The whole-cell lysates were extracted with the NE-PER kit (Pierce Biotechnology) and subjected to immunoprecipitation using 2 μg total-IRAK1 antibody (Santa Cruz Biotechnology; catalogue number: sc-7883). The precipitated protein complex was captured using protein A-Agarose beads (Roche, Indianapolis, IN, USA) and extensively washed with the washing buffer (50 mM Tris-HCl, 150 mM NaCl, 0.1% Triton). The precipitated proteins were dissolved in SDS sample buffer along with 3 mM dithiothreitol and subjected to immunoblotting analysis. Antibodies for phospho-IRAK1 (T209) and (S376) were used for detection of IRAK1 phosphorylation.

ELISA assay and cytokine antibody array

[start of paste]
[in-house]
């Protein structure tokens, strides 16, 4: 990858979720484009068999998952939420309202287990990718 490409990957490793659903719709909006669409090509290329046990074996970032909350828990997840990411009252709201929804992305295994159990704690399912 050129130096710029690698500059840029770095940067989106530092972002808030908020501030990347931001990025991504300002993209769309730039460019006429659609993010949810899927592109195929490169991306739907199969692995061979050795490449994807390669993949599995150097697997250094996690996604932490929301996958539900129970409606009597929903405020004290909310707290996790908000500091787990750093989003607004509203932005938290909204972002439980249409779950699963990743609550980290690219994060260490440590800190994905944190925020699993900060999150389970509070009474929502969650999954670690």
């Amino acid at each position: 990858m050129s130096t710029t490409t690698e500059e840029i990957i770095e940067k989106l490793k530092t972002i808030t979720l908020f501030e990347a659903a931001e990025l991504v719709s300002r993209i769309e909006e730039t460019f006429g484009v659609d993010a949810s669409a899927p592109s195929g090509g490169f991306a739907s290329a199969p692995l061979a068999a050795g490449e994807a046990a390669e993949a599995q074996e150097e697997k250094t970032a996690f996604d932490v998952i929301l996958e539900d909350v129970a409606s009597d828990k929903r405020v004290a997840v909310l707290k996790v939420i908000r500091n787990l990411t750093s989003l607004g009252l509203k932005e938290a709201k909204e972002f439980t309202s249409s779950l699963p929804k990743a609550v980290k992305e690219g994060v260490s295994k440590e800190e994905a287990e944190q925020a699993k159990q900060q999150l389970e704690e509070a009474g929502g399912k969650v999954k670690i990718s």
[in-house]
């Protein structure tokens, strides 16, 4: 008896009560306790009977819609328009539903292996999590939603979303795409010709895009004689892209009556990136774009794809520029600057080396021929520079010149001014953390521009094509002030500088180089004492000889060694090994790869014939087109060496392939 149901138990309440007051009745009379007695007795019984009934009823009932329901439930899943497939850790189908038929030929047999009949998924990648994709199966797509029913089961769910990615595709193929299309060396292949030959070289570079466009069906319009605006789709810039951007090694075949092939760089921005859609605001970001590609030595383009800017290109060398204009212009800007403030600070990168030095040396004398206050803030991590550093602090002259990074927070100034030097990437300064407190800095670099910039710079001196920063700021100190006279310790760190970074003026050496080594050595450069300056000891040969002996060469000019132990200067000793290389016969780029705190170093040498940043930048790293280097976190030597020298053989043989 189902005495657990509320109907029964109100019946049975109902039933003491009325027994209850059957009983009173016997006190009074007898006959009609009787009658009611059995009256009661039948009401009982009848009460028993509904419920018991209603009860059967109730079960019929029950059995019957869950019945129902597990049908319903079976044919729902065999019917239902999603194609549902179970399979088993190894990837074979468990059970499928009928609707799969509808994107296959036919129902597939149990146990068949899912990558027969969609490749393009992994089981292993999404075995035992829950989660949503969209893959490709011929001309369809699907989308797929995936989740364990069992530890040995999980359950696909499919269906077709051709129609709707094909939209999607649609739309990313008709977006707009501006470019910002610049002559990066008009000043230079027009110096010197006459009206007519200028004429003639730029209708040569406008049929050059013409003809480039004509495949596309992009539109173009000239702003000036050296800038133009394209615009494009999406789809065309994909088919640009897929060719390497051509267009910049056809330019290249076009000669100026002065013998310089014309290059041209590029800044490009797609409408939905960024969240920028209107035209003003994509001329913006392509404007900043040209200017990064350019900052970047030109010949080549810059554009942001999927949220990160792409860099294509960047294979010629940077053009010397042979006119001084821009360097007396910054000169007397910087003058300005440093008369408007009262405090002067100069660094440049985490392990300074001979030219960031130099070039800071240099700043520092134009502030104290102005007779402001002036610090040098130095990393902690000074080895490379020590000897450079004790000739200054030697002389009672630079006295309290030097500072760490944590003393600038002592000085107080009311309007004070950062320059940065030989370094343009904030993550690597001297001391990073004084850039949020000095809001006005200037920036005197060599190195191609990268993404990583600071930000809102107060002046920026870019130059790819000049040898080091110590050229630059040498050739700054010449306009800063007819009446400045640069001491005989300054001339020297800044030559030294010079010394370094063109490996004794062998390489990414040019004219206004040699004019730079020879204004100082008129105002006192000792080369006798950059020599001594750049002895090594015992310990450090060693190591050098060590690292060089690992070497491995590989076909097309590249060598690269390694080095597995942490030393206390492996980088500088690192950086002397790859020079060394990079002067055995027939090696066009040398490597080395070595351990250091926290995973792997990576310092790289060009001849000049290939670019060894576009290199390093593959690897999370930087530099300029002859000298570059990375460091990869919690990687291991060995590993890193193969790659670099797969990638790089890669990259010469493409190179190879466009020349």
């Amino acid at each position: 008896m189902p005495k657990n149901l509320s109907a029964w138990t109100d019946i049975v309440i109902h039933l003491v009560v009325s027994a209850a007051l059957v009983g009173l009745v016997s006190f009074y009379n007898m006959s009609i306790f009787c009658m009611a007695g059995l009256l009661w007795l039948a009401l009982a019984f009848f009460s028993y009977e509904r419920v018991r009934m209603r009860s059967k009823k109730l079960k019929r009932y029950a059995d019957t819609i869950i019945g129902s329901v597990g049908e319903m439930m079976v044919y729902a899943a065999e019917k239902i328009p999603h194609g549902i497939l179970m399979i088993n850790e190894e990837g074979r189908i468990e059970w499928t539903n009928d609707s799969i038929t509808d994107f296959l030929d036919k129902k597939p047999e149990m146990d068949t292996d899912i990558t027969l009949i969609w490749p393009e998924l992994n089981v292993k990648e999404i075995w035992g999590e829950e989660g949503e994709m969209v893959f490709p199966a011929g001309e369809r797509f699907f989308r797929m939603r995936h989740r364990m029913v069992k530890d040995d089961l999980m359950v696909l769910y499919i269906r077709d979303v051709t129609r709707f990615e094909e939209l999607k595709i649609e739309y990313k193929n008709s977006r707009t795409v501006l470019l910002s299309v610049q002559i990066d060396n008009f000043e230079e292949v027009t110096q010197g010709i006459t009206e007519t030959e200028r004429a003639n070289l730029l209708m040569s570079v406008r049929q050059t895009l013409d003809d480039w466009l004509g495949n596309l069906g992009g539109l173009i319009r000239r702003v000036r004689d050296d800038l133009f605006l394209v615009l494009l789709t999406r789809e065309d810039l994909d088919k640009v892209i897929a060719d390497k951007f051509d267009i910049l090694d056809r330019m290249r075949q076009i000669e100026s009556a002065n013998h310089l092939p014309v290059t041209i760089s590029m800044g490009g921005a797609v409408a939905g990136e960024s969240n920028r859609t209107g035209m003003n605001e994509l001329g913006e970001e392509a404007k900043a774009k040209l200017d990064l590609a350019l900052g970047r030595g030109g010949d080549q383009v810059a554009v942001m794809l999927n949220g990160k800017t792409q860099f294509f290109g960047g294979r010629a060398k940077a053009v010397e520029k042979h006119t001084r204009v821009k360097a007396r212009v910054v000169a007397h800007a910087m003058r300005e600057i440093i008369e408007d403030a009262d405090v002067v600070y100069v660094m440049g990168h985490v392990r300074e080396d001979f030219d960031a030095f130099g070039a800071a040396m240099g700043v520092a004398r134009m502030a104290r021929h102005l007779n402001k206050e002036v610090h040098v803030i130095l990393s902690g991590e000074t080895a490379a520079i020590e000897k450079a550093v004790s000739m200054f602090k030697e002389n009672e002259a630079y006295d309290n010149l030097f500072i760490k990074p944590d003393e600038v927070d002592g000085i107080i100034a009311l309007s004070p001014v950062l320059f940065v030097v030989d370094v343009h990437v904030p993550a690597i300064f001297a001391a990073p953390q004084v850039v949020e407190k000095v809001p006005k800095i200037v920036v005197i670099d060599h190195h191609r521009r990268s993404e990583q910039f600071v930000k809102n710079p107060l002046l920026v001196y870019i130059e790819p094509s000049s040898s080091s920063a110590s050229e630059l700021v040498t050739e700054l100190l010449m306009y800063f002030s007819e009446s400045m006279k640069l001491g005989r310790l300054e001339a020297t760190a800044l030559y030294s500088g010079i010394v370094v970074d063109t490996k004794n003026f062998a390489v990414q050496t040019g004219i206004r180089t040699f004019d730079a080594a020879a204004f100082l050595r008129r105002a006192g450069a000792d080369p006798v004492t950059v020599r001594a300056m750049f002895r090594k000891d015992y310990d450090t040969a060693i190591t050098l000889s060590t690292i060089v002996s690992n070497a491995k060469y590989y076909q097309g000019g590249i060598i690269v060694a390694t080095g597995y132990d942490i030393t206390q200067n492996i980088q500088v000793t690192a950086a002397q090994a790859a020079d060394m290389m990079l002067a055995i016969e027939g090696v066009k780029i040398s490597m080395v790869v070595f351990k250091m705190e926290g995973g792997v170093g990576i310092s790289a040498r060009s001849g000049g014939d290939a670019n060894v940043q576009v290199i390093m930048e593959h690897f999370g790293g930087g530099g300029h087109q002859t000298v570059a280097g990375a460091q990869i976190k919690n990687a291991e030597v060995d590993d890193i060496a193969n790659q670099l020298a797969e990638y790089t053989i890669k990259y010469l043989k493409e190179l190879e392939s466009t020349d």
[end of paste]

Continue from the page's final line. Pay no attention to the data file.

IL-6, IL-8 and CXCL1 levels were assessed using ELISA assay kit (Boster Bio, Pleasanton, CA). Supernatants of the mammosphere formation assay were collected after 10 days in culture. Dilution (1:50) was performed on the supernatants before quantifying the amount of cytokines according to the manufacturer’s protocol. For cytokine Ab array, supernatants collected from the non specific (NS) or shIRAK1 MB436 mammospheres after 10 days in culture were used directly without further dilution. Semi-quantitative detection of 120 human cytokines and chemokines in the supernatants were performed using the RayBio C-series Human Cytokine Antibody Array C1000 (RayBiotech, Inc., Norcross, GS; catalogue number: #AAH-CYT-1000-2) as per the manufacturer’s instructions. Detection of dots was performed with the ChemiDoc MP Imaging Systems (Bio-Rad) and the intensity of dots were quantified by densitometric analysis using the ImageJ software49. The raw numerical densitometry data were extracted and subjected to background subtraction before normalizing the signal for each cytokines against the positive control signals in each cytokine array.